Stocks pulled back after setting record highs Monday morning. This continues the sideways consolidation near 1,850 and we remain at the upper end of the recent trading range.
Monday’s push to new highs triggered a wave of breakout buying and short-covering, but the surge didn’t last long as we stalled and retreated from those early highs. This suggests few are willing to buy the breakout because either they are already fully invested, or they don’t trust these valuations.
Sometimes breakouts are the launching pad for strong upward moves, but other times they are the last gasps of buying before demand dries up and prices slide lower. While technicians believe all the information they need is contained in the chart, what market participants are thinking is even more important. Did we breakout because a heavy weight holding the market back was suddenly lifted? Or was it because all the good news has finally been priced in and there is little incentive for people to buy?
Resolving Fiscal Cliffs and Euro Contagion lead to big moves higher because many traders were reluctant to own those risks, but once those clouds cleared traders embraced the market. More recently we had bouts of doubt over Emerging Markets and domestic economic data, but neither of those headlines whipped the market up into a frenzy. It is harder to say these were heavy weights holding us back and removing these obstacles will trigger a run to 1,900. On the other hand, its been a while since we had a real scare. The apathetic attitude held by many traders leaves us vulnerable to the next headline scare.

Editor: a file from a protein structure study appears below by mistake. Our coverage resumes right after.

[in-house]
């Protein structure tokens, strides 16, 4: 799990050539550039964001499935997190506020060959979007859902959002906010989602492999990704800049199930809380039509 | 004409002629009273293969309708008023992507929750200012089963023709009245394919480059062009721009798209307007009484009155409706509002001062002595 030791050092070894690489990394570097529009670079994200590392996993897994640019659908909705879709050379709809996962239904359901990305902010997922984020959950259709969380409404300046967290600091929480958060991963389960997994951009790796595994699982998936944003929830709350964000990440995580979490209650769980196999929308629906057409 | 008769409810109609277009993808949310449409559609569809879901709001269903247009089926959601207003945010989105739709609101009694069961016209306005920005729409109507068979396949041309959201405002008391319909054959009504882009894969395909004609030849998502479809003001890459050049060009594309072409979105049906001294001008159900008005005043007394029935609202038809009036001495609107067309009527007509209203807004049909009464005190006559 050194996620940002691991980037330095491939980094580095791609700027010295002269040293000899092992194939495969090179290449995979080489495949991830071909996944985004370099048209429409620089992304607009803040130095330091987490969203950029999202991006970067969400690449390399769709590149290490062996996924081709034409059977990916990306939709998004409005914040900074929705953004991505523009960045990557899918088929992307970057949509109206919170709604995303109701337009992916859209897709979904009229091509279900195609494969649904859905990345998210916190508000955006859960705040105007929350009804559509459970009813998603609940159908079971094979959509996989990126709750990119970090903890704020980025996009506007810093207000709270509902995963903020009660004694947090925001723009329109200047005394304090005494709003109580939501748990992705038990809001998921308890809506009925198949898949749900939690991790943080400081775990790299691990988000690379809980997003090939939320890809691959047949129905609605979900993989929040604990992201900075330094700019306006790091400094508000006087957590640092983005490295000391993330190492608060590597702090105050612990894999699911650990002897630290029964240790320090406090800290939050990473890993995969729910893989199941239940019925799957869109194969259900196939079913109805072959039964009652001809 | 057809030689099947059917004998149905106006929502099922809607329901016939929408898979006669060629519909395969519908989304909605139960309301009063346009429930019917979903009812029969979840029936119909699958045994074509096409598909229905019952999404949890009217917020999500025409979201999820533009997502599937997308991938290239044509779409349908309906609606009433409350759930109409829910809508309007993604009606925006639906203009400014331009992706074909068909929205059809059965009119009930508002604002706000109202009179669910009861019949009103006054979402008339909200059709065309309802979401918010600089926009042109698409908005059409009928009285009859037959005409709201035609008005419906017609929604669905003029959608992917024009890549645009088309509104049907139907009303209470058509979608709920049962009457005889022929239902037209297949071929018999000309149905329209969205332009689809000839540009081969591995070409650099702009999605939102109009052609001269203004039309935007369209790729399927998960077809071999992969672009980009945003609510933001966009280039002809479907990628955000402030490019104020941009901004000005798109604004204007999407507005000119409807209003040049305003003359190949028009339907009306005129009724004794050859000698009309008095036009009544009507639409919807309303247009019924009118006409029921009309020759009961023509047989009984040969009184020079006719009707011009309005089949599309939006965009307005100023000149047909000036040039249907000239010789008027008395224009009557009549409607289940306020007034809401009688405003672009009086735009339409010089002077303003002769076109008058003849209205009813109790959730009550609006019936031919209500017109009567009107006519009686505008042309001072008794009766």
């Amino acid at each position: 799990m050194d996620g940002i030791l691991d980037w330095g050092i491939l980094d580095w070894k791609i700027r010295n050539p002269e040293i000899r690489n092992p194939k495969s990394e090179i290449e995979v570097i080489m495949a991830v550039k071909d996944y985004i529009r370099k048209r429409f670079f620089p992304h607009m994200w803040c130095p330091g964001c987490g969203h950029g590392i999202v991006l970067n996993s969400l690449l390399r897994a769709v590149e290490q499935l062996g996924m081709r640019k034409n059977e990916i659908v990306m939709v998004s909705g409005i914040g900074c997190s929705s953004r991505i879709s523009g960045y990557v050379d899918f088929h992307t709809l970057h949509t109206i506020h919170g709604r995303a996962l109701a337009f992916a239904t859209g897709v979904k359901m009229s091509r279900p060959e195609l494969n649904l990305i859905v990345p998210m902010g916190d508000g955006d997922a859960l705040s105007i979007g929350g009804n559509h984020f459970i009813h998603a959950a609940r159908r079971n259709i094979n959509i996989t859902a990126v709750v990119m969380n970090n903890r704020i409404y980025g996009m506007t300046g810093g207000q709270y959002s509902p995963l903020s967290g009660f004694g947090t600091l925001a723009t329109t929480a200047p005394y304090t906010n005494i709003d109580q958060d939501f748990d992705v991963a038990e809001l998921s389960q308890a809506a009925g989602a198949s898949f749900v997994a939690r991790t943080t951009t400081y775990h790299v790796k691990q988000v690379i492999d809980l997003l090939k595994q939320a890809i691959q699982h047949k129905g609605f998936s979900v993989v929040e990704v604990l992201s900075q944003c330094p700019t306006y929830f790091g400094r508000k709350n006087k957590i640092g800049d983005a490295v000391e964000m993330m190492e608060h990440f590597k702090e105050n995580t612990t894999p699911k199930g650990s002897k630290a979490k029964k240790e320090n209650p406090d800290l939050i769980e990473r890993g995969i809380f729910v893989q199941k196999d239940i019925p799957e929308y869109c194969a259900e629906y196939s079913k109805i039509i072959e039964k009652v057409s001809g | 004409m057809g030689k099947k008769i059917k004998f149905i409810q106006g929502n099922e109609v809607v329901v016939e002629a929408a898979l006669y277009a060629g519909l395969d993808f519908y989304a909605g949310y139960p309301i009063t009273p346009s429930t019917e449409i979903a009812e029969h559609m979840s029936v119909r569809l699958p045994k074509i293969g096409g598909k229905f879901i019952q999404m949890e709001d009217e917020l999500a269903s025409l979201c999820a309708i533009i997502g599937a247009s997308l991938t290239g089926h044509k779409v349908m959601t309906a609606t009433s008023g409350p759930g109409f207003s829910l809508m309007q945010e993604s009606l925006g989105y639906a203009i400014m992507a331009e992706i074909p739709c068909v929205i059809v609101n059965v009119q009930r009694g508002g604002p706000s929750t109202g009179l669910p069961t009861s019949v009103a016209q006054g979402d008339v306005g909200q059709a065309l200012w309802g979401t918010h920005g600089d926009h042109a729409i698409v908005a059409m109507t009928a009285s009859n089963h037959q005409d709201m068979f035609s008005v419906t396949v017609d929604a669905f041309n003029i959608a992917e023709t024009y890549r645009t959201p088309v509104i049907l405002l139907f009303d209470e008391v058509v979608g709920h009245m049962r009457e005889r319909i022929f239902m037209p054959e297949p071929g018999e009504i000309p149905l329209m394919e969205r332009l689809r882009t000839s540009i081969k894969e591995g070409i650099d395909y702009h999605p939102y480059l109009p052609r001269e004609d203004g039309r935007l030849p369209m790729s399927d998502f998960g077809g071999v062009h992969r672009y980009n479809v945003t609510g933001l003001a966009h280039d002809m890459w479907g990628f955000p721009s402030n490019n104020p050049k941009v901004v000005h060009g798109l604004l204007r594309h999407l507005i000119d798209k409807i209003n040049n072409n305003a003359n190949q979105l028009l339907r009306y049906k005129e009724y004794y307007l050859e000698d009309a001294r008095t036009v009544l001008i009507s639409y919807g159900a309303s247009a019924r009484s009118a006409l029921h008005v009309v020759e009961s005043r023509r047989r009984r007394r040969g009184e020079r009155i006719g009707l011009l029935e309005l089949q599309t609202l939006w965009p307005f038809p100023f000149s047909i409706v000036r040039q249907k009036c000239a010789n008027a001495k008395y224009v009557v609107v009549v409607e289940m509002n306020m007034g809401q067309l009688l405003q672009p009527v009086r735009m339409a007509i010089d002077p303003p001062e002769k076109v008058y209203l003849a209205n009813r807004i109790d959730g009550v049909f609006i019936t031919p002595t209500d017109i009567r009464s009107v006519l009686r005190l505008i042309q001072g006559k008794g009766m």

Expected Outcome: Stalling near upper end of trading range
While this rebound can continue, we are near the upper end of a potential trading range and this affects the risk/reward of initiating new positions. Following yesterday’s fizzled breakout, that shows there is not a lot of explosive upside in this market, meaning at best we will grind higher. On the other hand, we are 100-points from recent lows and that creates a lot of downside risk if buyers remain hesitant to buy above 1,850.
Recent weakness and volatility left many people reluctant to trust this market. Recent sellers are slow to change their mind and they remain on the sidelines. This means the market is currently not over-owned since there is so much money available to chase another let higher.
Buy weakness and sell strength. We are near the upper end of a potential trading range and the risk/reward suggests we be more defensive than offensive. Failing to reclaim 1,850 demonstrates a lack of demand at these levels and likely means further weakness in the near-term. If nothing else, this is a good place to take profits and wait for the next high-probability trade.
Plan your trade; trade your plan
Jani Ziedins (pronounced Ya-nee) is a full-time investor and writer who has successfully traded stocks and options for more than a decade. He earned a B.S. in Mechanical Engineering from the Colorado School of Mines and an MBA and M.S. Marketing from the University of Colorado Denver. His prior professional experience includes manufacturing engineering at Fortune 500 companies, structural engineering, small business consultant, collegiate instructor, and managing investment real estate. He is now fortunate enough to trade full-time from home, affording him the luxury of spending extra time with his wife and two young children.